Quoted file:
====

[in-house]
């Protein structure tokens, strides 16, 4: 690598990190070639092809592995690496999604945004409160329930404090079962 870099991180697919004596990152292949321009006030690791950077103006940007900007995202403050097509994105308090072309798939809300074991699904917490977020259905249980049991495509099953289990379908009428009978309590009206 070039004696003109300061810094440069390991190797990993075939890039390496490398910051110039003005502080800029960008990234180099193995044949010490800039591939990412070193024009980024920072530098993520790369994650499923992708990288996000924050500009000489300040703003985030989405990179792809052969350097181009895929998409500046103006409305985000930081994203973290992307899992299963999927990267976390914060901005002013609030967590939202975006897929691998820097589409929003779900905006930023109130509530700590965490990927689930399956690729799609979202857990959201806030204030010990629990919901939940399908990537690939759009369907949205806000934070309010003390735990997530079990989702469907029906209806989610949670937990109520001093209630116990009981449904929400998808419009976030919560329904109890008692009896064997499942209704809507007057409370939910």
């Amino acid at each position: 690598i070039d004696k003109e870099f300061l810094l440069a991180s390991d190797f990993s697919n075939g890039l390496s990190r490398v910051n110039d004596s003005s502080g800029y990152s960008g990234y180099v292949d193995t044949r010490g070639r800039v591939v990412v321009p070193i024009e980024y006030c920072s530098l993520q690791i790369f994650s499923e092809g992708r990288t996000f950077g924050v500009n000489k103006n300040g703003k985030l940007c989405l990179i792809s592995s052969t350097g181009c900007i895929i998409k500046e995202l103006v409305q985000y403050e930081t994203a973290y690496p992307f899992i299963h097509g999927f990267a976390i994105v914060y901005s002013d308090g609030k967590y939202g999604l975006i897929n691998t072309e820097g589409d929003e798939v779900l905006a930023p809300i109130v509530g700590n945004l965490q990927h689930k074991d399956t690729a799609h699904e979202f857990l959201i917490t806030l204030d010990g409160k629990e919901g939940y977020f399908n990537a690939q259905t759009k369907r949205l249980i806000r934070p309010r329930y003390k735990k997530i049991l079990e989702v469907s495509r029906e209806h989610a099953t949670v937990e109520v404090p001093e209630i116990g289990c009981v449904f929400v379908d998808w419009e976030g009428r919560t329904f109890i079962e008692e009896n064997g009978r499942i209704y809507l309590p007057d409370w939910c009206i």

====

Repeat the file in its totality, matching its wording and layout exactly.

[in-house]
């Protein structure tokens, strides 16, 4: 690598990190070639092809592995690496999604945004409160329930404090079962 870099991180697919004596990152292949321009006030690791950077103006940007900007995202403050097509994105308090072309798939809300074991699904917490977020259905249980049991495509099953289990379908009428009978309590009206 070039004696003109300061810094440069390991190797990993075939890039390496490398910051110039003005502080800029960008990234180099193995044949010490800039591939990412070193024009980024920072530098993520790369994650499923992708990288996000924050500009000489300040703003985030989405990179792809052969350097181009895929998409500046103006409305985000930081994203973290992307899992299963999927990267976390914060901005002013609030967590939202975006897929691998820097589409929003779900905006930023109130509530700590965490990927689930399956690729799609979202857990959201806030204030010990629990919901939940399908990537690939759009369907949205806000934070309010003390735990997530079990989702469907029906209806989610949670937990109520001093209630116990009981449904929400998808419009976030919560329904109890008692009896064997499942209704809507007057409370939910």
């Amino acid at each position: 690598i070039d004696k003109e870099f300061l810094l440069a991180s390991d190797f990993s697919n075939g890039l390496s990190r490398v910051n110039d004596s003005s502080g800029y990152s960008g990234y180099v292949d193995t044949r010490g070639r800039v591939v990412v321009p070193i024009e980024y006030c920072s530098l993520q690791i790369f994650s499923e092809g992708r990288t996000f950077g924050v500009n000489k103006n300040g703003k985030l940007c989405l990179i792809s592995s052969t350097g181009c900007i895929i998409k500046e995202l103006v409305q985000y403050e930081t994203a973290y690496p992307f899992i299963h097509g999927f990267a976390i994105v914060y901005s002013d308090g609030k967590y939202g999604l975006i897929n691998t072309e820097g589409d929003e798939v779900l905006a930023p809300i109130v509530g700590n945004l965490q990927h689930k074991d399956t690729a799609h699904e979202f857990l959201i917490t806030l204030d010990g409160k629990e919901g939940y977020f399908n990537a690939q259905t759009k369907r949205l249980i806000r934070p309010r329930y003390k735990k997530i049991l079990e989702v469907s495509r029906e209806h989610a099953t949670v937990e109520v404090p001093e209630i116990g289990c009981v449904f929400v379908d998808w419009e976030g009428r919560t329904f109890i079962e008692e009896n064997g009978r499942i209704y809507l309590p007057d409370w939910c009206i």